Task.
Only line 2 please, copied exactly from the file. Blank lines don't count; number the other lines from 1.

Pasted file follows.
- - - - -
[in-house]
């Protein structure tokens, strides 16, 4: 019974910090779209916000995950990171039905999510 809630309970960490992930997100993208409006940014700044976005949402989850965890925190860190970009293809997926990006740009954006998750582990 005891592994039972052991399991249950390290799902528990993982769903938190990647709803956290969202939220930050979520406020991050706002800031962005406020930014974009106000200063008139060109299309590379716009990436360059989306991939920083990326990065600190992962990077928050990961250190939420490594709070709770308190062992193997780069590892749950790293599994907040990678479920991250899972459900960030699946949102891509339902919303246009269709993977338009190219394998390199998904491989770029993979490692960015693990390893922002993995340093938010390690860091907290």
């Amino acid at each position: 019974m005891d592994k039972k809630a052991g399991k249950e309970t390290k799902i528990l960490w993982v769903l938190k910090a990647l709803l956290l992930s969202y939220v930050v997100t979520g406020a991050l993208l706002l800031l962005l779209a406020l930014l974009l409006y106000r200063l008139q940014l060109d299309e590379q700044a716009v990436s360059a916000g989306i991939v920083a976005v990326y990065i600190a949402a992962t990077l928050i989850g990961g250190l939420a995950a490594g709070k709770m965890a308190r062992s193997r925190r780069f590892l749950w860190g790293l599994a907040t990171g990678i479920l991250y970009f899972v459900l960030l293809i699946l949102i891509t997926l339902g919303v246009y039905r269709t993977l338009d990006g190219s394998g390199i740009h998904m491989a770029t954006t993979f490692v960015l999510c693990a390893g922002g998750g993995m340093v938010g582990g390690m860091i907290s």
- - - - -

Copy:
């Protein structure tokens, strides 16, 4: 019974910090779209916000995950990171039905999510 809630309970960490992930997100993208409006940014700044976005949402989850965890925190860190970009293809997926990006740009954006998750582990 005891592994039972052991399991249950390290799902528990993982769903938190990647709803956290969202939220930050979520406020991050706002800031962005406020930014974009106000200063008139060109299309590379716009990436360059989306991939920083990326990065600190992962990077928050990961250190939420490594709070709770308190062992193997780069590892749950790293599994907040990678479920991250899972459900960030699946949102891509339902919303246009269709993977338009190219394998390199998904491989770029993979490692960015693990390893922002993995340093938010390690860091907290």